I contacted the police, then wrote another letter to the employer, at the suggestion of the police, to say that the pinning of flowers was intended to help the family in their grieving and in no way was intended as harassment of the employer and hoped they would understand that. This resulted in the last of the 3 visits, to my home in Scotland following our return there. I showed the 2 policemen the full record I had kept of what I had sent to employer and photographs I had taken of the flowers. The policemen were totally shocked, they had not been told any of the circumstances, just that I should be told the employer would have me charged with harassment. He said he could imagine what I thought of the police now and apologized.
I felt the police were being used as the instrument of harassment of a devastated grieving mother and grand mother, who had never had as much as a parking ticket in her life. My neighbours were concerned and asked why the police had called so I told them, they too were astounded and disgusted. This is how the bereaved relatives have been treated, not one word of regret or concern.
In fact for the last 5 years, Mark's family has been continually made to feel that we are the real criminals and not those who caused my son's death, that somehow our son, in allowing him to be killed, had caused huge inconvenience and problems for his employer. From 2 senior individuals, who should have been totally impartial, we were treated with utmost antagonism and prejudice.
At the time of his father's death, my grand son was just starting out on his GCSE year, intent on getting the required GCSEs to carry on to A levels with an eye to an engineering career.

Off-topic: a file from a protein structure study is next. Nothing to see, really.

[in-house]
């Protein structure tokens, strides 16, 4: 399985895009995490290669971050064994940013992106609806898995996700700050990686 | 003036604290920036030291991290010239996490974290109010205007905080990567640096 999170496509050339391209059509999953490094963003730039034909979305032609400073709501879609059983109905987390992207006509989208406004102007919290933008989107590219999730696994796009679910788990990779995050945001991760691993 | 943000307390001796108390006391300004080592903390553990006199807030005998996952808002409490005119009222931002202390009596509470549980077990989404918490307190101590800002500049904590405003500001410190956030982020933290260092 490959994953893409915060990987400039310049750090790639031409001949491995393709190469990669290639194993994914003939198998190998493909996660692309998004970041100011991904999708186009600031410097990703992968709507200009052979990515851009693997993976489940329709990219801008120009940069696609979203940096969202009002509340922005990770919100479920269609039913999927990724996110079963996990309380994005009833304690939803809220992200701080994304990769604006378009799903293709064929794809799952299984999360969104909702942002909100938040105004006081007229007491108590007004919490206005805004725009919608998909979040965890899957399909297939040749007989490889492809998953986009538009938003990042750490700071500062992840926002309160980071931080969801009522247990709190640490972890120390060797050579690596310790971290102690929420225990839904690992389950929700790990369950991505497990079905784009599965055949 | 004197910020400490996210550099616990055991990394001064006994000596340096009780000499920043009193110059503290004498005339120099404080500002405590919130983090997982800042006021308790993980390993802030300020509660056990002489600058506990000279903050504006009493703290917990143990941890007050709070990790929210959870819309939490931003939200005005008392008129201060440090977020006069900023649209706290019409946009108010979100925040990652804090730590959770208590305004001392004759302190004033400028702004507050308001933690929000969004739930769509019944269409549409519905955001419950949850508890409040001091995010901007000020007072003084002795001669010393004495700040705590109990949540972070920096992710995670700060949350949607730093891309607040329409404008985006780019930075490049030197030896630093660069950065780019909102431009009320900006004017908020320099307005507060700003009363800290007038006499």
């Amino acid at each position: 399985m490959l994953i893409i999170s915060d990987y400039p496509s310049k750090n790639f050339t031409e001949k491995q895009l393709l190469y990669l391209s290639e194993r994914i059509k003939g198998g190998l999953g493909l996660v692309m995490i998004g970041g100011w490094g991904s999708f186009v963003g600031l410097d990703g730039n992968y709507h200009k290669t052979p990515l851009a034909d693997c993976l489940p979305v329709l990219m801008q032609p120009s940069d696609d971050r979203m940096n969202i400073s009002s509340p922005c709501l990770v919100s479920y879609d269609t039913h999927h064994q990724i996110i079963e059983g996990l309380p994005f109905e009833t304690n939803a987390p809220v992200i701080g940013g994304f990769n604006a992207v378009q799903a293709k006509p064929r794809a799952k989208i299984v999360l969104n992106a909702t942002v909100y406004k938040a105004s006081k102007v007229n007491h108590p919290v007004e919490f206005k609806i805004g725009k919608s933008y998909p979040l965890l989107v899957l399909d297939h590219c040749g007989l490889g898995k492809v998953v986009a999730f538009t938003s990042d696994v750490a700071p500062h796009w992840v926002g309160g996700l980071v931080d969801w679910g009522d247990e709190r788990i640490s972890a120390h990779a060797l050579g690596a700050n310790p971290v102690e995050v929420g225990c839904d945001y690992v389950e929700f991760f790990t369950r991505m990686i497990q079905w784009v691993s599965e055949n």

Instead, for some weeks, he sat in his father's car, playing his father's CDs, wearing his father's clothes, withdrawn from the world. In the midst of our own shock and grief we felt helpless and no official help was offered, not by the school or any other body. My grandson was mentally unable to cope with school.
It was only toward the end of that year, thanks to a district nurse, that help was given in the form of a home tutor. It was too late, however, and although he did remarkably well all things considered, he had missed too much schooling and the GCSEs he needed for his once promising career did not happen.
In an attempt to perhaps get an apprenticeship, he undertook a college course in plumbing. On his second day he was told by his tutor to go to the experts for advice on buying his protective clothing, none other than Grahams Machinery, owned by same directors as Deeside Metal, being the parent company, selling safety gear, protective clothing and industrial gases such as butane and propane. On their website, they state that they have been winning safety awards since 1995 and will give employers advice on all their products, no doubt the required safety clothing that was denied to my son when operating the baler.